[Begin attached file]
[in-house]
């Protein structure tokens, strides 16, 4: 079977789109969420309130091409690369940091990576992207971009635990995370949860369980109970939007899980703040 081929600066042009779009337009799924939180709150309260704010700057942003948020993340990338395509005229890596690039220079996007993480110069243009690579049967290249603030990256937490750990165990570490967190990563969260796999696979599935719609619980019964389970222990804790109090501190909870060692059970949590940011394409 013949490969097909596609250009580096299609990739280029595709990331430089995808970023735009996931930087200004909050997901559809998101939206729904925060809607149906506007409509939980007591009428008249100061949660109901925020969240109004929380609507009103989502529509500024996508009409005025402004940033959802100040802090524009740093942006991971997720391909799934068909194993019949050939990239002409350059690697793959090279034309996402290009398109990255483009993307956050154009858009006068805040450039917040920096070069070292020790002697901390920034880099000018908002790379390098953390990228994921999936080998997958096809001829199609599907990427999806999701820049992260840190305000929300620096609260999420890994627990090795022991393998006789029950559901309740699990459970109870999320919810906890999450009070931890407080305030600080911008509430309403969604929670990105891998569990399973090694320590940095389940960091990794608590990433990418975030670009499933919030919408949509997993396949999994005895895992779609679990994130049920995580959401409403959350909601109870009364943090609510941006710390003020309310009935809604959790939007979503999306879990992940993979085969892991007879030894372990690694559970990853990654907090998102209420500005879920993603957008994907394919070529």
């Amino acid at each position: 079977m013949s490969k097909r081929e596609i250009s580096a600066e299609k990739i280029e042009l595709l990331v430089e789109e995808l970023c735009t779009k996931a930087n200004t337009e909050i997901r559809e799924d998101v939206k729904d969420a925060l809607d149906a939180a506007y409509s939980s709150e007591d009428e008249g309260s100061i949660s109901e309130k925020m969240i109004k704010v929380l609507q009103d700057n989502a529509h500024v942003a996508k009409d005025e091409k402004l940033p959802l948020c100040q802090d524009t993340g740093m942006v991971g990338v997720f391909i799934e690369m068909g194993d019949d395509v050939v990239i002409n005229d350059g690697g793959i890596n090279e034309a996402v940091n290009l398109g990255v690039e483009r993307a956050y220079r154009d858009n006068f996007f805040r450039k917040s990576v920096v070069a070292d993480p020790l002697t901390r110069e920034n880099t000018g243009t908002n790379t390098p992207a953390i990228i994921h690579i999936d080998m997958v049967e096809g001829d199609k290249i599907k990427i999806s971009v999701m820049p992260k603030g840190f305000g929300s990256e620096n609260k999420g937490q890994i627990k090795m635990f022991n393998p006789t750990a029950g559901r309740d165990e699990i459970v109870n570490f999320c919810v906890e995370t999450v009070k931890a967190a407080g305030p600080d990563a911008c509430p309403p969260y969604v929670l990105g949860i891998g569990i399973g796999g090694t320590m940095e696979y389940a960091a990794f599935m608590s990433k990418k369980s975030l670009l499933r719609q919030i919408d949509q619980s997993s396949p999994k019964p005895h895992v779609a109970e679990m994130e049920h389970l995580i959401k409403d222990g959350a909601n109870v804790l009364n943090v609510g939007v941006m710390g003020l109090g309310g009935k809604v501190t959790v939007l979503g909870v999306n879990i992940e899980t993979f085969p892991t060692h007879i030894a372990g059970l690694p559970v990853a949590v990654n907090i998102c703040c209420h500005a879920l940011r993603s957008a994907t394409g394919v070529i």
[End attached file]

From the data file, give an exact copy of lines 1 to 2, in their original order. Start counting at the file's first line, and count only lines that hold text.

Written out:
[in-house]
């Protein structure tokens, strides 16, 4: 079977789109969420309130091409690369940091990576992207971009635990995370949860369980109970939007899980703040 081929600066042009779009337009799924939180709150309260704010700057942003948020993340990338395509005229890596690039220079996007993480110069243009690579049967290249603030990256937490750990165990570490967190990563969260796999696979599935719609619980019964389970222990804790109090501190909870060692059970949590940011394409 013949490969097909596609250009580096299609990739280029595709990331430089995808970023735009996931930087200004909050997901559809998101939206729904925060809607149906506007409509939980007591009428008249100061949660109901925020969240109004929380609507009103989502529509500024996508009409005025402004940033959802100040802090524009740093942006991971997720391909799934068909194993019949050939990239002409350059690697793959090279034309996402290009398109990255483009993307956050154009858009006068805040450039917040920096070069070292020790002697901390920034880099000018908002790379390098953390990228994921999936080998997958096809001829199609599907990427999806999701820049992260840190305000929300620096609260999420890994627990090795022991393998006789029950559901309740699990459970109870999320919810906890999450009070931890407080305030600080911008509430309403969604929670990105891998569990399973090694320590940095389940960091990794608590990433990418975030670009499933919030919408949509997993396949999994005895895992779609679990994130049920995580959401409403959350909601109870009364943090609510941006710390003020309310009935809604959790939007979503999306879990992940993979085969892991007879030894372990690694559970990853990654907090998102209420500005879920993603957008994907394919070529």